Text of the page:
The modernist design movement was a complex reaction to a number of societal changes from the early 1900s through to the 1960s. In the early days, the style was heavily influenced by both the Bauhaus German art school and a number of architects working in Chicago, US, at the same time (the Chicago school).
Embracing a minimalist, function-driven approach, examples of well-known modernist buildings include: the Glass House, Illinois, US; Villa Savoye, Poissy, France; National Assembly Building of Bangladesh, Dhaka, Bangladesh; The Davies House, Willoughby, US; Fallingwater, Mill Run, PA, US; and the De La Varr Pavillion, in Bexhill-on-Sea, UK.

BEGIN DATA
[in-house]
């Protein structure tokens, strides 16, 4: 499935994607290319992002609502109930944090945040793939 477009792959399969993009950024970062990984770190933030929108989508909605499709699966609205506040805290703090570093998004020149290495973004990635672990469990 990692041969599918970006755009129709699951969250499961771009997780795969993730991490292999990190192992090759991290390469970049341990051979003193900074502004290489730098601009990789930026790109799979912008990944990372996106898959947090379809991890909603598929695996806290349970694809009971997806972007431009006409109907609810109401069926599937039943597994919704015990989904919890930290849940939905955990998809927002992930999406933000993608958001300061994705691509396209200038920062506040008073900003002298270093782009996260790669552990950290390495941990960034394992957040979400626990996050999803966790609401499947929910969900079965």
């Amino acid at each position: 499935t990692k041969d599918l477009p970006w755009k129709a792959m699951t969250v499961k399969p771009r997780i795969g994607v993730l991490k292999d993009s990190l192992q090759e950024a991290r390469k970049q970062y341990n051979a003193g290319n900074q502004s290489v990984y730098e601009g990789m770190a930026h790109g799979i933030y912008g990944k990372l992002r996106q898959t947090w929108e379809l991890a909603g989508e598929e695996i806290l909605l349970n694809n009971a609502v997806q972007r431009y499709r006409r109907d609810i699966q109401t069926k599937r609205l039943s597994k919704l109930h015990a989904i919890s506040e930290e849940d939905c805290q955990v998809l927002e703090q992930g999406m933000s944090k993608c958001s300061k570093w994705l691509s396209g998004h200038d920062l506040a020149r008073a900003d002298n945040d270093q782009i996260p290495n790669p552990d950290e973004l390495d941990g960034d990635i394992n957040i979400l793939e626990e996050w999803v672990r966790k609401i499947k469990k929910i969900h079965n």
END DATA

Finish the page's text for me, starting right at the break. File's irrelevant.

Modernist buildings are characterised by asymmetry, clean lines and the use of modern building materials. Steel, concrete, cladding and glass feature prominently in modernist structures. Innovative technology and modern methods of production are crucial to the creation of modernist building fabrics. Function is paramount, with form a secondary concern.
The buildings lack added ornamentation, obtaining beauty through simplicity and minimalism rather than embellishment. Each feature has a specific use, shaping the interior environment in order to provide a better living experience for occupants. Epitomised by Le Corbusier’s statement that “a house is a machine for living in”, architectural modernism focuses on utility.
There are a number of prominent modernist architects who played a major role in defining modernist design. These include: Le Corbusier; Ludwig Mies Van Der Rohe; Walter Gropius; Frank Lloyd Wright; Oscar Niemeyer; Eero Saarinen; Bertholdt Lubetkin; Kenneth Frampton; Richard Neutra; and the well-known Wells Coates.
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